Scott Walker + Sunn O))): Soused (4AD) Review | Under the Radar Magazine Under the Radar | Music Blog for the Indie Music Magazine
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Issue #51 - September/October 2014 - alt-JScott Walker + Sunn O)))



Oct 21, 2014 Scott Walker + Sunn O))) Bookmark and Share

Scott Walker began to spread his eclectic compositional wings by poaching the studio orchestra hired for the “square” recordings of his day gig in The Walker Brothers. In his biographical documentary 30 Century Man, one of his arrangers demonstrates an abstract chord Walker presented to the orchestra, a complex dissonance one note shy of terror and one note in excess of tranquility.

Walker employs Sunn O))) the way he once did those studio orchestras, pushing their vocabularies toward new frontiers. Opener “Brando” bursts forth like sunshine, with shimmering synths and a weird arena-rock lead guitar that is equal parts Derek Bailey and Neil Schon. Walker starts us out in the tall weeds and never walks us back, ululating about a “white misery” and later, over bleak drone metal stabs, insists a “beating would do me a world of good.”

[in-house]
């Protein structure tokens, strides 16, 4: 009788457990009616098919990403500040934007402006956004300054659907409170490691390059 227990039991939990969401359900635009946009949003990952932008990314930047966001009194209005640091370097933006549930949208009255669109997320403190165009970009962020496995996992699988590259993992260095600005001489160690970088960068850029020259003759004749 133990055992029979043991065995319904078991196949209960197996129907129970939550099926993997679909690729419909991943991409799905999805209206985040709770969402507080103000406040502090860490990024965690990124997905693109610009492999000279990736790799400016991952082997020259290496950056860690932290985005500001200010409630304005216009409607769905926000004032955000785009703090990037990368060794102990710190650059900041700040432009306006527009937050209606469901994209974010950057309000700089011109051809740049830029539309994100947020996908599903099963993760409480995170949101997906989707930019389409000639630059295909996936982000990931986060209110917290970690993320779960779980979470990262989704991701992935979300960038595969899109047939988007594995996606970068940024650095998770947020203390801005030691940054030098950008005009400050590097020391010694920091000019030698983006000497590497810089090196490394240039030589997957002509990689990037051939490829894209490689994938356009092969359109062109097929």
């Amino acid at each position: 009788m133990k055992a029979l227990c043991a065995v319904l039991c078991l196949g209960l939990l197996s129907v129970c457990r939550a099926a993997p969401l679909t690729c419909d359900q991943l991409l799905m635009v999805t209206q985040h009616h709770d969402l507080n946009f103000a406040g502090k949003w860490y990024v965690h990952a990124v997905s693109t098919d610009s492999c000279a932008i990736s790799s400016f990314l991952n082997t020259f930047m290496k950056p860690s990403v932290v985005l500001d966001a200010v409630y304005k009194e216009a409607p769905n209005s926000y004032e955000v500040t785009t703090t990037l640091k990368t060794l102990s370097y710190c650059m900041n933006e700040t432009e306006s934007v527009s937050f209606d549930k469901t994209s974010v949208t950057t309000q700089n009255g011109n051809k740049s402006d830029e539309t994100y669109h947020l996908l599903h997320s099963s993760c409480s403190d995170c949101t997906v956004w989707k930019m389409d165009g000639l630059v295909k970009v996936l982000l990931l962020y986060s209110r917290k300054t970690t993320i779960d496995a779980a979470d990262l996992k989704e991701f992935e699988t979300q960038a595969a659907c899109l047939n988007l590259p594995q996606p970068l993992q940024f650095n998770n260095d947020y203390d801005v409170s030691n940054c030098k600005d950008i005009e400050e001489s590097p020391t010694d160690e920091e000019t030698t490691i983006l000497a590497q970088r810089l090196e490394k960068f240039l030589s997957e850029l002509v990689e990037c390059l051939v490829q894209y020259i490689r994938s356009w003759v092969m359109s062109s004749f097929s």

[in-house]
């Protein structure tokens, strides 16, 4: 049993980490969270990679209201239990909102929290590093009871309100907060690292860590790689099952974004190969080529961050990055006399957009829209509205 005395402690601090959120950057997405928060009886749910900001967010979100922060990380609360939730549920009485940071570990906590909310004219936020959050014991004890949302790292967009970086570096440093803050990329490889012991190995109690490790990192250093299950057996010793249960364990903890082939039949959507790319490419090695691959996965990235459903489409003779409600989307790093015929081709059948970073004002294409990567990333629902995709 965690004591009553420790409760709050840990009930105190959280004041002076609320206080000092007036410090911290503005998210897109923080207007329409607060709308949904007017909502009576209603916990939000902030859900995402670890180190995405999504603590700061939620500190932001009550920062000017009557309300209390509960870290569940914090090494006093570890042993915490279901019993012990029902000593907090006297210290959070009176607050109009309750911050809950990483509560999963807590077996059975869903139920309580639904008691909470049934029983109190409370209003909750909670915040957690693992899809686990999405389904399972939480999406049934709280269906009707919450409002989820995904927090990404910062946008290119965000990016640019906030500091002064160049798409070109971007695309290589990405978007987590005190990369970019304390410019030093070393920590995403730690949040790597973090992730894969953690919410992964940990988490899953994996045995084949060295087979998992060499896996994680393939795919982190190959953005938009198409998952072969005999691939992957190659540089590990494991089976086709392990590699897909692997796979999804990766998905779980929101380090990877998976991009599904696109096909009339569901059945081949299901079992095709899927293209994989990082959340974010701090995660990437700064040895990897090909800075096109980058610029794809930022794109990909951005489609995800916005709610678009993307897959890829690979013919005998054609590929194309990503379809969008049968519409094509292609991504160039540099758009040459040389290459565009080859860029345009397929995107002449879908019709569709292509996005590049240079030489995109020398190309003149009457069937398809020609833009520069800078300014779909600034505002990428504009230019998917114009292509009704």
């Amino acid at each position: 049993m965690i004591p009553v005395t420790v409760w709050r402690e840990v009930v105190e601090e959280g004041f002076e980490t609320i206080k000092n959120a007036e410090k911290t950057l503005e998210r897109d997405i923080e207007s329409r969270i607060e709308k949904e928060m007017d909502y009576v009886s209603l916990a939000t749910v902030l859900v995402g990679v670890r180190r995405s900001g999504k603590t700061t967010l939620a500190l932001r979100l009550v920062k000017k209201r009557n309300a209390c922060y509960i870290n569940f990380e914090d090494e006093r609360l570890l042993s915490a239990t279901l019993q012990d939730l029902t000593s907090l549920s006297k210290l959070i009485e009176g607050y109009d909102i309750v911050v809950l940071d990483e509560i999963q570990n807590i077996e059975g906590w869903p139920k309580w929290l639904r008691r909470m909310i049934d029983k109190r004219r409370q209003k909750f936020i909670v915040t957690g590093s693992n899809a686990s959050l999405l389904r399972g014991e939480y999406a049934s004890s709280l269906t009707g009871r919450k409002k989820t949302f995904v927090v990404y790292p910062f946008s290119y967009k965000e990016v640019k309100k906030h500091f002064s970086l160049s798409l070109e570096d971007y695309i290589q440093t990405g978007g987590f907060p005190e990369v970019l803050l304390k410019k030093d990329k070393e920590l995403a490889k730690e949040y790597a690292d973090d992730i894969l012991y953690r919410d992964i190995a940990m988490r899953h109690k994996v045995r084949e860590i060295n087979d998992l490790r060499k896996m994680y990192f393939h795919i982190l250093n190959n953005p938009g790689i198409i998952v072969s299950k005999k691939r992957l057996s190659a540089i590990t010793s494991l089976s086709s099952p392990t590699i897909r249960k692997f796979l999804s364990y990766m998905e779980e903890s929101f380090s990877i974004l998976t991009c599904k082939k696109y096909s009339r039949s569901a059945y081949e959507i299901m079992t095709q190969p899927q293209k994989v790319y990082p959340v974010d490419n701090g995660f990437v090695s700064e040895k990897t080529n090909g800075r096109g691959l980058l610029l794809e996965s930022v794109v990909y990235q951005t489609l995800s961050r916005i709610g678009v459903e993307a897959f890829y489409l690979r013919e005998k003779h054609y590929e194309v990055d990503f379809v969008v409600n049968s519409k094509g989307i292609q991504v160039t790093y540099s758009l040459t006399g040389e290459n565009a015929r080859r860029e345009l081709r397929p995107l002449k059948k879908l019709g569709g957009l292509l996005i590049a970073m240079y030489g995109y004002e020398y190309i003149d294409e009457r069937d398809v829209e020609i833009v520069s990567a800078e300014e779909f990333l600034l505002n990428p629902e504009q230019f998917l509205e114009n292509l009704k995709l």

“Herod 2014” is maybe the closest track to being stereotypically indicative of this collaboration, Sunn O)))‘s ocean-moving guitars resonating stoically under Walker’s mournful narrative of a (perhaps delusional) woman running from the murderous titular king in a contemporary setting. “Bull” is a rock and roll song followed by the creepy horror soundtrack-esque flourish of “Fetish.” In fact, Soused is a horrifying album in all the best possible ways: disturbing, evocative, and utterly focused on the neglected aspects of human experience. “Lullaby” offers no real comfort, its tranquility interrupted by something like a cue from The Omen while Walker narrates an oral invitation to the party in Eyes Wide Shut.

Perhaps it goes without saying but Soused is a slow burnit likely will not hold immediate appeal for fans of either outfit though it will deeply intrigue them. It’s recommended, however, that one follow that intrigue and await the inevitable opening of its mysteries. This is more than an albumthis is an exemplar of contemporary boundary-pushing art to be consumed slowly and patiently. Get it while it’s fresh, kids. (

Author rating: 8.5/10

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Average reader rating: 8/10


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